Casts + Blasts
As the state of Louisiana is ready to invest close to $2 billion on Mississippi River sediment-diversion projects to replenish sinking and eroding wetlands, questions surface about the potential effects on the estuarine marine life.
Before the Mississippi River’s extensive levee system was built, sediment flowed freely into southeast Louisiana’s marshes and swamps when the river overflowed its natural banks. Now, much of the sediment stays in the river and gets channeled into the Gulf of Mexico instead of spilling out to surrounding wetlands.
The state of Louisiana plans to build two large sediment diversions in Plaquemines Parish as major tools for estuary restoration, replicating the Mississippi River’s wider flow of sediment while keeping levees intact.
As reported by the Times-picayune, the $1.3 billion Mid-barataria Sediment Diversion would send as much as 75,000 cubic feet per second of water and sediment to Barataria Bay during high-river periods — through a controlled opening in the West Bank levee near Myrtle Grove — to reduce land-loss rates and sustain wetlands damaged by the BP oil spill; the $696 million Mid-breton Sediment Diversion would allow up to 35,000 cubic feet per second of water and sediment to flow into Breton Sound, introducing 70 million tons of sediment to the basin over 50 years.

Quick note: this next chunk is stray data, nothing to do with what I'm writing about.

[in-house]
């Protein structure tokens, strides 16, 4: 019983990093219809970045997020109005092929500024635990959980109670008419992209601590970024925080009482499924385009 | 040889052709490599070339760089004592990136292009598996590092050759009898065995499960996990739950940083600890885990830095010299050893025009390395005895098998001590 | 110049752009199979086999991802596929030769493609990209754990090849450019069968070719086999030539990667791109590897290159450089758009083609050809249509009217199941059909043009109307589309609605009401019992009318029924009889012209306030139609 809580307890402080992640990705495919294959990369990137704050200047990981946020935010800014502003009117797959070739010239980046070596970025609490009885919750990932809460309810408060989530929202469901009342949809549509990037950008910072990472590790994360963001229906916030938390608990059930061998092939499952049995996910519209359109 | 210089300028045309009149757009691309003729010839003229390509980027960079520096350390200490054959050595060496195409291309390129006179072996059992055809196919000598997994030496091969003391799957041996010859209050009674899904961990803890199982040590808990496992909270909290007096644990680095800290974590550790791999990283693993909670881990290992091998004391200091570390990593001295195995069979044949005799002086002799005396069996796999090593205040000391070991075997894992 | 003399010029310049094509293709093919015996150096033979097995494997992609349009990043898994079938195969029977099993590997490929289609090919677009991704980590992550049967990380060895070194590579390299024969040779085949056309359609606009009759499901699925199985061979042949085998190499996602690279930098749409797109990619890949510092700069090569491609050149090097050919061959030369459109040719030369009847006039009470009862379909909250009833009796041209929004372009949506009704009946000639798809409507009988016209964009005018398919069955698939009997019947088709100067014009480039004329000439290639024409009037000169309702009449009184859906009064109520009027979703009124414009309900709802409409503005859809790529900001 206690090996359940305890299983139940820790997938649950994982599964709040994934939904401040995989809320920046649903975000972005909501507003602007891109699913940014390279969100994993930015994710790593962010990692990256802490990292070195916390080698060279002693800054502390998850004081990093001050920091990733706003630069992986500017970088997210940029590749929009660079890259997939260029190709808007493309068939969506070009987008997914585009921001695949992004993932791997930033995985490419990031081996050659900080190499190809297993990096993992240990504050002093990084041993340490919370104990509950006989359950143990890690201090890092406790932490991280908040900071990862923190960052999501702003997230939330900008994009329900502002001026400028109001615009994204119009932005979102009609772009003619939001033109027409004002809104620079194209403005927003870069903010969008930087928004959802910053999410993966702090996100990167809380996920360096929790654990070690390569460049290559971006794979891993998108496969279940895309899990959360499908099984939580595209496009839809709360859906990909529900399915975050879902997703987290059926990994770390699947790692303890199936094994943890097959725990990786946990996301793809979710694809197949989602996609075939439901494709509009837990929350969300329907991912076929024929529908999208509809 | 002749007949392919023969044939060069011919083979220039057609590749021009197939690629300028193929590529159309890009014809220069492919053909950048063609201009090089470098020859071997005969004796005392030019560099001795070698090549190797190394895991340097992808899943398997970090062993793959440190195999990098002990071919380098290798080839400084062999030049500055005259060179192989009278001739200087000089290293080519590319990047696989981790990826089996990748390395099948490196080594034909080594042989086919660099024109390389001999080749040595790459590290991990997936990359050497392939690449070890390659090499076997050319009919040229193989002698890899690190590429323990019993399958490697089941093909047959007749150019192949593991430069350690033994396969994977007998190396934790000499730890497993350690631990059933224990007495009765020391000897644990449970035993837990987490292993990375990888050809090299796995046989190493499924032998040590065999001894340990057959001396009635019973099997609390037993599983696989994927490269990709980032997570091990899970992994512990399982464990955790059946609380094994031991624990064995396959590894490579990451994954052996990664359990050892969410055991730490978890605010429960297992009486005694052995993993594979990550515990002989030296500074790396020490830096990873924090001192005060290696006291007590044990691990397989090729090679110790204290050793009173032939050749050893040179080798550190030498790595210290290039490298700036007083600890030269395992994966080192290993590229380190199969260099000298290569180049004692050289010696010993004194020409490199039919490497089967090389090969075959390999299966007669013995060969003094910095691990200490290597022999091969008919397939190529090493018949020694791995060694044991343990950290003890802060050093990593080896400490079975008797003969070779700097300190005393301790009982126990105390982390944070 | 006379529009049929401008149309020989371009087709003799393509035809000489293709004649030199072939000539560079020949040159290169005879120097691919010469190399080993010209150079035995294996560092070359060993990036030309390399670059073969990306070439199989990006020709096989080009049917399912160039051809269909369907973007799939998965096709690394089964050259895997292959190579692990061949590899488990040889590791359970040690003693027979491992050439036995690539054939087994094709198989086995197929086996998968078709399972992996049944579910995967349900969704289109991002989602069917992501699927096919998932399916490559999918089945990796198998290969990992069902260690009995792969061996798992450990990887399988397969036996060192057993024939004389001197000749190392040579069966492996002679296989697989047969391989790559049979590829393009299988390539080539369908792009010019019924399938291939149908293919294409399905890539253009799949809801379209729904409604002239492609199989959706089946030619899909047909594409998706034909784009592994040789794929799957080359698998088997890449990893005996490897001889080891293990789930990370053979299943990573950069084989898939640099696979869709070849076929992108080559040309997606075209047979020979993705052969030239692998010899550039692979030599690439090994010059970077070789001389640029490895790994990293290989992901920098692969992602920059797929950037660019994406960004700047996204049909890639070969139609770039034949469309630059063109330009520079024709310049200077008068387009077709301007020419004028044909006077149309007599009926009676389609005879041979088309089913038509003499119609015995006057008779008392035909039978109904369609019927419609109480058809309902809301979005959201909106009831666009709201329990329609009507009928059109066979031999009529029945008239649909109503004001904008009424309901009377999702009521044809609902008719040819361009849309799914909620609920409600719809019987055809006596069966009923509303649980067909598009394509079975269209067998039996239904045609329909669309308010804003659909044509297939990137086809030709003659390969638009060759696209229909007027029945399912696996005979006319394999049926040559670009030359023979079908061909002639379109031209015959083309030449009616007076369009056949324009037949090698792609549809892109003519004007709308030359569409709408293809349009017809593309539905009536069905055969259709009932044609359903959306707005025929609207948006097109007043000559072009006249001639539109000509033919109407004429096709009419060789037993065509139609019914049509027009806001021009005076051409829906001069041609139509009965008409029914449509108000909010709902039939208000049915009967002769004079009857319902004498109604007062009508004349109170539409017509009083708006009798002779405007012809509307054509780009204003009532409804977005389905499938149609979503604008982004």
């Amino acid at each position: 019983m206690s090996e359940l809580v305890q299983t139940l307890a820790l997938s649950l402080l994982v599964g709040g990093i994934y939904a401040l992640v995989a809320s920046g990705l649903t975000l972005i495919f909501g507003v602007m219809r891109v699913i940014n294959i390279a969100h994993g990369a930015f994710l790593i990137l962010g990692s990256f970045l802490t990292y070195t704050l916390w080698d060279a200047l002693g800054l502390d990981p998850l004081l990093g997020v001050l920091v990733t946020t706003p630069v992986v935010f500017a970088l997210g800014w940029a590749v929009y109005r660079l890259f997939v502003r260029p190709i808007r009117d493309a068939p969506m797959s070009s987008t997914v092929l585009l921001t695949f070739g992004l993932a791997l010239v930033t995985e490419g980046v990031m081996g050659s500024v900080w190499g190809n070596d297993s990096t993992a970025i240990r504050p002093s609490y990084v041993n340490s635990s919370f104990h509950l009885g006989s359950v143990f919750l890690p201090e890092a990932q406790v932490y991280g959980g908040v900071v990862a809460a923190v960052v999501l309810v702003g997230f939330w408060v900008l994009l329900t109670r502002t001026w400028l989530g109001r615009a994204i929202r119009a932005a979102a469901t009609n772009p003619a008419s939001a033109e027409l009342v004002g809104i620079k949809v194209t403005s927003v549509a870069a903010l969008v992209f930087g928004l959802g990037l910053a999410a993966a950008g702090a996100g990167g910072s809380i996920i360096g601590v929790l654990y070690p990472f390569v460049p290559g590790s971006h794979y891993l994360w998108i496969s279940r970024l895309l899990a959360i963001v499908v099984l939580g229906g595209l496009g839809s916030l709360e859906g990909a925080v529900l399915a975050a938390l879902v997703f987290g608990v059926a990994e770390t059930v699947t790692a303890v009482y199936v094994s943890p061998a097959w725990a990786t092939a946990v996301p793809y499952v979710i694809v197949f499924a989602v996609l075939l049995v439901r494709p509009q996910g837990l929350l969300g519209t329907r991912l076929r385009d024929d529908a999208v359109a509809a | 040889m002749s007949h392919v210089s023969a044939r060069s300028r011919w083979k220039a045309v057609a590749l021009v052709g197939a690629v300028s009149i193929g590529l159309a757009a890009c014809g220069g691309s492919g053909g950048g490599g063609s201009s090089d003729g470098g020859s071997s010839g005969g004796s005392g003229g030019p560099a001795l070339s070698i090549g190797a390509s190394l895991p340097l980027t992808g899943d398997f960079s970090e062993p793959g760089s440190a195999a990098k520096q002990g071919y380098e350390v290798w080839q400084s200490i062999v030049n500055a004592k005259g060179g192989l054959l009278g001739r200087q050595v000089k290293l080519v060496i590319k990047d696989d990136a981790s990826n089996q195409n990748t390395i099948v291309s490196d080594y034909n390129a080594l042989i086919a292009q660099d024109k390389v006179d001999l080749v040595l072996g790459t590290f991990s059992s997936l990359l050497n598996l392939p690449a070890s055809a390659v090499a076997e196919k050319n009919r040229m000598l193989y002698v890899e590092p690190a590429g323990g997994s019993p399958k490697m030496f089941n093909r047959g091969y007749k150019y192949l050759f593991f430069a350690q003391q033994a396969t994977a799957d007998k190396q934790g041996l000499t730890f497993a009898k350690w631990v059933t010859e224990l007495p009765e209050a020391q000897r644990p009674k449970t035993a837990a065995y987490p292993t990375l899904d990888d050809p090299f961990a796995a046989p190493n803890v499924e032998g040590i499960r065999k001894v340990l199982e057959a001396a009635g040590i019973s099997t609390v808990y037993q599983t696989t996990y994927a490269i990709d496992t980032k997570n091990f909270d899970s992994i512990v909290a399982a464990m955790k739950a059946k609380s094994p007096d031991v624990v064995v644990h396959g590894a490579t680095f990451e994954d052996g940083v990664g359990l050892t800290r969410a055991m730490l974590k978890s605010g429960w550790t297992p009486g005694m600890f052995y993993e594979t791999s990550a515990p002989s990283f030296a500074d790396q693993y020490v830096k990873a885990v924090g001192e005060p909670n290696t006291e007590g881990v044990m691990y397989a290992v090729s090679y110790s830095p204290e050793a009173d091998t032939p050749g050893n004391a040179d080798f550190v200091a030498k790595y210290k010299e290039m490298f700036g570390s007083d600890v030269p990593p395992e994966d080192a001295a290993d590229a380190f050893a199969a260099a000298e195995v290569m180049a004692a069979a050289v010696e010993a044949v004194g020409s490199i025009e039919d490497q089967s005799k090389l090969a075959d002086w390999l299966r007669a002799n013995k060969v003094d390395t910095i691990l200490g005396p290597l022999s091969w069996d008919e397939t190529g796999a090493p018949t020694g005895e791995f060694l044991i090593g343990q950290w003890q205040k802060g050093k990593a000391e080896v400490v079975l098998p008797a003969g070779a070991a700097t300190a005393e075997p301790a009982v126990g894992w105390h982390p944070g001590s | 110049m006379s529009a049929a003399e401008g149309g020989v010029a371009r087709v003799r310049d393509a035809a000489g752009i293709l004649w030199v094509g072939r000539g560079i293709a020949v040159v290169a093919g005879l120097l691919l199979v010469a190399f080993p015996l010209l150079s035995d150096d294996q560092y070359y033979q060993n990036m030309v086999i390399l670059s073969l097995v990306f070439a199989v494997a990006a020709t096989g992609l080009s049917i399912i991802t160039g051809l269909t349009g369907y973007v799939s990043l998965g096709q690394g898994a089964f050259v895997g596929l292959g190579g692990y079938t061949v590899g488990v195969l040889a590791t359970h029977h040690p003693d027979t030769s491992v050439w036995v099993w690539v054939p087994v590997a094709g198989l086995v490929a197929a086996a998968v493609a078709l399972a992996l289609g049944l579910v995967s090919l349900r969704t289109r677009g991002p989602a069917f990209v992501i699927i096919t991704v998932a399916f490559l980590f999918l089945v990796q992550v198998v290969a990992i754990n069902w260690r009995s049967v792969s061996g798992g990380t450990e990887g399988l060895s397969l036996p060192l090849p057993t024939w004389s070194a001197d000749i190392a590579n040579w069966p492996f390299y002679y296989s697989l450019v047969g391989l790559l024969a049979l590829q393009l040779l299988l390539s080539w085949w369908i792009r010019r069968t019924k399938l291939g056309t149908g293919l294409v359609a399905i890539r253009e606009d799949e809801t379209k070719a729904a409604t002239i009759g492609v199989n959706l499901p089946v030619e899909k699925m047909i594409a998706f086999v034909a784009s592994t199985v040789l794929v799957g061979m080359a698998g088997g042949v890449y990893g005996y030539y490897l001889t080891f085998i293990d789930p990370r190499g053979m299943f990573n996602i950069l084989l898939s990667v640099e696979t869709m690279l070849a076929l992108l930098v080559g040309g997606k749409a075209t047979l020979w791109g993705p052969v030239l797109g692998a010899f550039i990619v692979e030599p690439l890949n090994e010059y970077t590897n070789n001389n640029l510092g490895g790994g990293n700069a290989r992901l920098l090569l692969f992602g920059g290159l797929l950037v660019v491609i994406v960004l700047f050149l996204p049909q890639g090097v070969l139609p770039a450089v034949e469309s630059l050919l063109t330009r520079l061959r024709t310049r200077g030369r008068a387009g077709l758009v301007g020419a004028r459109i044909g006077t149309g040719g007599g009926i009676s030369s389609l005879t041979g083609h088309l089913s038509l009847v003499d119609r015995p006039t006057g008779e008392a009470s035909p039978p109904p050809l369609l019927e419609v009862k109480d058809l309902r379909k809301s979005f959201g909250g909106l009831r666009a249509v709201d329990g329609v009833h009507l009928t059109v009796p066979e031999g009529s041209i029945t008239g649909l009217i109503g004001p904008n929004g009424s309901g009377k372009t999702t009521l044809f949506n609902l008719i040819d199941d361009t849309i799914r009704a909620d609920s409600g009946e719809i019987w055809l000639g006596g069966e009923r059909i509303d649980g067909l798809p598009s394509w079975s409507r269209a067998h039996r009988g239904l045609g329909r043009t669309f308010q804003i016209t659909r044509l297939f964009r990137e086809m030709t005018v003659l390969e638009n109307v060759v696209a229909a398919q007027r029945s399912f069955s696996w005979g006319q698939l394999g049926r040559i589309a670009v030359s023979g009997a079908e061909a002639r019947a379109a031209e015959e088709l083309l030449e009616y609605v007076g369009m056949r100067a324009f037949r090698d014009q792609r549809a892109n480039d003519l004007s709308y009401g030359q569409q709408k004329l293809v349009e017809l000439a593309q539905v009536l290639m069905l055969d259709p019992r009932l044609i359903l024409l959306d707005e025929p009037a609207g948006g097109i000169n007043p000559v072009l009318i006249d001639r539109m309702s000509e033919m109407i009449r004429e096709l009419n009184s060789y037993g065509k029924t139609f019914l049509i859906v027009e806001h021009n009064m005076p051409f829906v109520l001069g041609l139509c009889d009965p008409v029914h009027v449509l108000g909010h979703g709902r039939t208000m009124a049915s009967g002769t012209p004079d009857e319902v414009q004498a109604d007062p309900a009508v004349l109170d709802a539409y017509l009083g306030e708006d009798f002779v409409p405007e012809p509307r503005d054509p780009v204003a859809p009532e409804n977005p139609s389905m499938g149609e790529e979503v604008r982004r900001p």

Many conservation groups support the diversions, but both projects are raising concerns about the effects on marine life and certain wildlife species. While the long-term impacts of the state’s plan to unleash the Mississippi River into its coastal marshes
are the focus of studies and much discussion, many of Louisiana’s commercial and recreational fishers believe more needs to be done to understand the effects in the first five years of the projects.
State officials recently conducted a survey that asked people — mostly involved directly in Louisiana’s fishing industry — questions about the state’s plans for the Mississippi River diversions; 98 percent of those surveyed considered it essential to focus on the short-term ecological and economic impacts.
How the diverted river water would change salinity in the bays was the biggest concern, followed by the flow rate of the diversions and the time of year when they would be opened, since the excess of fresh water could kill oysters and drive shrimp, crabs and fish farther out into the Gulf of Mexico.
“People can no longer question whether the Mid-barataria Diversion is going to happen,” said Patrick Banks with the Louisiana Department of Wildlife and Fisheries. “It’s coming!” The Trump administration agreed in January to speed up permitting for the project, but an environmental review will still be required.